US stocks tumbled for the second consecutive day. On Thursday, US indices followed those in Europe and Asia lower. The S&P is down for its sixth consecutive loss as investors try to find places to invest amid concerns over interest rates and trade and signs of slowing global economic growth. The Dow Jones industrials and S&P were down 2.1 percent while Nasdaq retreated 1.25 percent. Trade concerns continue to linger.
Selling was across the board. Technology companies and retailers, including longtime market favorites Apple, Alphabet and Amazon, continued to slide. Energy companies fell with oil prices. Utilities and real estate companies sank as well. After months of declines, gold made its biggest jump in two years.
A surge in bond yields came to an end as investors who sought safety bought government bonds. The market's current decline was set off by a sharp drop in bond prices and a corresponding increase in yields last week and early this week. But the decline in yields didn't help stocks Thursday.
The drop in yields hurt banks with both JPMorgan Chase and Bank of America sinking. JPMorgan Chase and several other banks will report their third-quarter results Friday morning. Amazon dropped as did Apple. Microsoft and Alphabet, Google's parent company, held up better than the rest of the market. Facebook and Netflix tumbled.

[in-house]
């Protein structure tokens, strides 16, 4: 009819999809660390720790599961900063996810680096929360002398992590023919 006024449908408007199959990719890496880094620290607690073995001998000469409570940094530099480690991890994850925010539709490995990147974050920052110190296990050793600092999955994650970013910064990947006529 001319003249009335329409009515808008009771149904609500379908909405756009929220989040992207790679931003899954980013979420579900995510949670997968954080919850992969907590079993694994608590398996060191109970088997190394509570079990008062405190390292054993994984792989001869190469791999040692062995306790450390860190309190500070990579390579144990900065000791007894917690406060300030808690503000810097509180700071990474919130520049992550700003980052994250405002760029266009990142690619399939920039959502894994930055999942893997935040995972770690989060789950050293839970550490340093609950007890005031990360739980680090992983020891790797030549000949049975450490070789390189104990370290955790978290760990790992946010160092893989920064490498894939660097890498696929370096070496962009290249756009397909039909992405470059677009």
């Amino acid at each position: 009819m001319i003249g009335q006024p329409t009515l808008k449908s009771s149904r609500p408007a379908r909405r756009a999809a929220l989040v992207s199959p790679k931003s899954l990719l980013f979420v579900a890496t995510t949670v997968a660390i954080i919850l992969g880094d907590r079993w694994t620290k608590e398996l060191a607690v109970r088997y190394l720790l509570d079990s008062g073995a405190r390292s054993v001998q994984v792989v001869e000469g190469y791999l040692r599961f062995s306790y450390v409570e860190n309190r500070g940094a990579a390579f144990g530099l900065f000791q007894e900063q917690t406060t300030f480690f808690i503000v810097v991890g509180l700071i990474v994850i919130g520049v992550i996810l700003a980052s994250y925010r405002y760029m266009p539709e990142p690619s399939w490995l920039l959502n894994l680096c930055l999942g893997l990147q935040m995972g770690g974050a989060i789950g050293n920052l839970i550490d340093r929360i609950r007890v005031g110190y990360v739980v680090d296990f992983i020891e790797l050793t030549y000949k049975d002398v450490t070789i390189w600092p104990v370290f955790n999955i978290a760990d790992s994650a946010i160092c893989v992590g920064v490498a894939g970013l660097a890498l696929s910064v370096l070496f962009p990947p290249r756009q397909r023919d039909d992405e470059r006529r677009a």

These data reflect observations at 4:00 PM US ET. Gold was up US$33.10 to US$1,226.50. Copper futures were down 0.5 percent to US$2.77. WTI spot crude was down US$2.38 to US$70.79. Dated Brent spot crude was down US$2.93 to US$80.16. The US dollar was down against all of its major counterparts including the yen, euro, pound, Swiss franc and the Canadian and Australian dollars. The Dollar Index was down 0.45 percent. The yield on the US Treasury 30 year bond was down 8 basis points to 3.31 percent while the 10 year note was down 6 basis points to 3.14 percent.